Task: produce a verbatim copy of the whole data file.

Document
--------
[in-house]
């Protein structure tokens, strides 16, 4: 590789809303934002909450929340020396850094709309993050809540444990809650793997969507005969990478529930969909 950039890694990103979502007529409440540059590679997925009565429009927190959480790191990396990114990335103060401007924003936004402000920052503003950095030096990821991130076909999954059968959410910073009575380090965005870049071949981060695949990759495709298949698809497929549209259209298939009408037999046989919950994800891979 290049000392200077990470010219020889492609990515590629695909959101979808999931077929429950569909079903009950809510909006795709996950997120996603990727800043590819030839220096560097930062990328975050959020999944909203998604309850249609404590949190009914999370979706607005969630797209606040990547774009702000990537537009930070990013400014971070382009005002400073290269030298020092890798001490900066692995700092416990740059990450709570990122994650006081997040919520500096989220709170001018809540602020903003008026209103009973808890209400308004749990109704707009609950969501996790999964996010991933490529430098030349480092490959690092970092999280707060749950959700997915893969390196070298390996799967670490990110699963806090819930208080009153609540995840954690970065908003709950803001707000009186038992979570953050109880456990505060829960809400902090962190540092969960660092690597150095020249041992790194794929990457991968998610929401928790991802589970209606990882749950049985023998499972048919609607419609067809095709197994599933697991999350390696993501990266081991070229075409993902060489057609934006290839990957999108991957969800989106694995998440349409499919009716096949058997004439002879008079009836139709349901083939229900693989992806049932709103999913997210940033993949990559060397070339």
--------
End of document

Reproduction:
[in-house]
């Protein structure tokens, strides 16, 4: 590789809303934002909450929340020396850094709309993050809540444990809650793997969507005969990478529930969909 950039890694990103979502007529409440540059590679997925009565429009927190959480790191990396990114990335103060401007924003936004402000920052503003950095030096990821991130076909999954059968959410910073009575380090965005870049071949981060695949990759495709298949698809497929549209259209298939009408037999046989919950994800891979 290049000392200077990470010219020889492609990515590629695909959101979808999931077929429950569909079903009950809510909006795709996950997120996603990727800043590819030839220096560097930062990328975050959020999944909203998604309850249609404590949190009914999370979706607005969630797209606040990547774009702000990537537009930070990013400014971070382009005002400073290269030298020092890798001490900066692995700092416990740059990450709570990122994650006081997040919520500096989220709170001018809540602020903003008026209103009973808890209400308004749990109704707009609950969501996790999964996010991933490529430098030349480092490959690092970092999280707060749950959700997915893969390196070298390996799967670490990110699963806090819930208080009153609540995840954690970065908003709950803001707000009186038992979570953050109880456990505060829960809400902090962190540092969960660092690597150095020249041992790194794929990457991968998610929401928790991802589970209606990882749950049985023998499972048919609607419609067809095709197994599933697991999350390696993501990266081991070229075409993902060489057609934006290839990957999108991957969800989106694995998440349409499919009716096949058997004439002879008079009836139709349901083939229900693989992806049932709103999913997210940033993949990559060397070339």